Effectively enforcing the measures will require mass-mobilisation of personnel: in France, some 100,000 police have been deployed to the streets to do so. In some parts of the country, drones have been used to survey the streets, or to carry announcements warning individuals to stay at home.
How will police know if I am out for a valid reason?
One of the biggest enforcement issues will be checking if people are really out for a valid reason.
In France, the government have taken an extra step, here. All those who wish to go outside must carry a self-completed certificate (“attestation”), detailing their name, date of birth and address, and stating, “on their honour”, the reason why they are out. A new certificate must be filled out for each trip, and must even specify the time at which it was made. It is yet to be seen if the UK government will introduce something similar.
Are lockdowns effective – and human rights compliant?
The UK’s coronavirus death toll has has risen to 422, latest figures indicate. While 8,077 people have tested positive for the disease.
Lockdowns are an extreme way of implementing the Imperial College Covid-19 Response team’s recommendation of suppressing transmission of the virus – and one that many argue is necessary, given the numbers of people failing to follow “social distancing” advice.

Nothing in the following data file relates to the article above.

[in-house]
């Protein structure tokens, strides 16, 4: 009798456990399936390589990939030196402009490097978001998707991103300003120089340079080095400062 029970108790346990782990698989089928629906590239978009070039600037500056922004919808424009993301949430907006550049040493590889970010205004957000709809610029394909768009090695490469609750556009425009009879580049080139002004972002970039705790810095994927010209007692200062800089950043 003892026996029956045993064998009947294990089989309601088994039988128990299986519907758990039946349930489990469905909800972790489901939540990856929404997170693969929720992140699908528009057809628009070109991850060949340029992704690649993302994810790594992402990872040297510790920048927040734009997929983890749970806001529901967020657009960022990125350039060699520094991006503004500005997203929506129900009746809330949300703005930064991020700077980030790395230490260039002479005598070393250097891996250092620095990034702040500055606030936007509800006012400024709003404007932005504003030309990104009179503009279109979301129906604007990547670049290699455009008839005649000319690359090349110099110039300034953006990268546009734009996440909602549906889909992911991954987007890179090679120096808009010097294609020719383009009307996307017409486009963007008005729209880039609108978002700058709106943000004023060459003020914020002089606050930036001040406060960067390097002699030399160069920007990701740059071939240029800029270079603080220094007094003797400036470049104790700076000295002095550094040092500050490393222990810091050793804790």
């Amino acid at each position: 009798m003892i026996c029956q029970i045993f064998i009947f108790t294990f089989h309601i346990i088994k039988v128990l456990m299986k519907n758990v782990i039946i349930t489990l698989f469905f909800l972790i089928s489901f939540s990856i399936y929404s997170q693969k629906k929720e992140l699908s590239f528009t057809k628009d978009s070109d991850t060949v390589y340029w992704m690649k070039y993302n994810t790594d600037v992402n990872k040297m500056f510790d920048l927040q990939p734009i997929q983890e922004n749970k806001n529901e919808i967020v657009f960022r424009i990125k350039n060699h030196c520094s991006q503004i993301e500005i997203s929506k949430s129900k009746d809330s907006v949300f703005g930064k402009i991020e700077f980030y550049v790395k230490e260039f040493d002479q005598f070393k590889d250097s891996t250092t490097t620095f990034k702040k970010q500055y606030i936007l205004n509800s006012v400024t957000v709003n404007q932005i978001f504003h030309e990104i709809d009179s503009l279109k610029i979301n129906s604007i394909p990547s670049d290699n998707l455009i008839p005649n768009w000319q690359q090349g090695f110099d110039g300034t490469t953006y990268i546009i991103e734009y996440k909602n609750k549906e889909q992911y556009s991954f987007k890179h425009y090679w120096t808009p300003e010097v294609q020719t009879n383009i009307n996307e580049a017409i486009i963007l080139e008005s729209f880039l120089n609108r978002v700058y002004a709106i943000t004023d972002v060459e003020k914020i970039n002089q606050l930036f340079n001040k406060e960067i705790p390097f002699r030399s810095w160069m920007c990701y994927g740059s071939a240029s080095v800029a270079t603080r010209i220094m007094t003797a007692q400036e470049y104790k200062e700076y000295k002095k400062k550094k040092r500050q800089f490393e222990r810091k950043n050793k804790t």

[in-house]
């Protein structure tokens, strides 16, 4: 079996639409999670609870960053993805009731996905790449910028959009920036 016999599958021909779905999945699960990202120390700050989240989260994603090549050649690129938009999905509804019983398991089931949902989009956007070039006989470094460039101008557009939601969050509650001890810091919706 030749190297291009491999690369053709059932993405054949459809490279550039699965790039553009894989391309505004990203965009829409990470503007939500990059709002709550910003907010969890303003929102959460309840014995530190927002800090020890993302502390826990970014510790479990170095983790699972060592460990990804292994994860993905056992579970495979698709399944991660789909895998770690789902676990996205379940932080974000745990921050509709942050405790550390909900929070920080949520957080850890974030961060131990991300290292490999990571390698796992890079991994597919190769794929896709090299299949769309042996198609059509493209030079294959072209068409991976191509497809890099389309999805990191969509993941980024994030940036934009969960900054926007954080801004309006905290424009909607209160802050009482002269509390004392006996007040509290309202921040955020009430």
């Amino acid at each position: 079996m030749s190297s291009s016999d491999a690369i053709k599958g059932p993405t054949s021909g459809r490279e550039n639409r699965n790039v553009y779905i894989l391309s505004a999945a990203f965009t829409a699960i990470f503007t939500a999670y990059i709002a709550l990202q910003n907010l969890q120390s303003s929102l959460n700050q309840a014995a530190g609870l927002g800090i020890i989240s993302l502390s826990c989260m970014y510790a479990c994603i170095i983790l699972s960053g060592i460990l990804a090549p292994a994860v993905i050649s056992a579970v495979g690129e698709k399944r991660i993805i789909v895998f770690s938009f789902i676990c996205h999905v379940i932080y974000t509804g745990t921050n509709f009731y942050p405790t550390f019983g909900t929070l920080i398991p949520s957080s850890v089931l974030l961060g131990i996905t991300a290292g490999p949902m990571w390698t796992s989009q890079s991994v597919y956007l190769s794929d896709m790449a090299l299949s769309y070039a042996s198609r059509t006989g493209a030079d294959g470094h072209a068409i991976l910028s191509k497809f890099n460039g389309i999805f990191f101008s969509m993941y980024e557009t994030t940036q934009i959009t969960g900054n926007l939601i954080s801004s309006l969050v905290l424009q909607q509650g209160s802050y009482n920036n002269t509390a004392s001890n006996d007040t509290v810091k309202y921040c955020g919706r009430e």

A big question now is whether people will abide by the measures. In France, although many are taking the lockdown seriously, there were at least 18,000 police warnings given out in the first three days. It is yet to be seen whether the government’s clarifications – and higher penalties – will encourage more to stay indoors.
The measures being taken by governments across the world have clear human rights implications.
The right to life, Article 2 of the Convention on Human Rights (ECHR), places a duty on the government to protect us from the coronavirus outbreak.
Lockdowns which restrict freedom of movement could impact on Article 2 Protocol No. 4 of the ECHR (the UK has not ratified this protocol) and Article 5, which concerns deprivation of liberty. Public authorities can justify interferences with these rights under certain circumstances: European states will argue that that curbing the spread of the pandemic is a compelling enough reason for action. It is also possible for countries to “derogate” from the Convention during a public emergency: a step which several have already taken.
Being there for each other
Lockdowns have left individuals physically divided, but acts of solidarity have been springing up across Europe: from daily, collective applauses for healthcare staff in France, to balcony concerts in Italy. Meanwhile, companies across the world are switching their production to much-needed equipment like ventilators and hand sanitiser.
Combatting the virus requires extraordinary action and thinking on a collective level. While this comes with unprecedented challenges, such scenes are a sure sign of hope.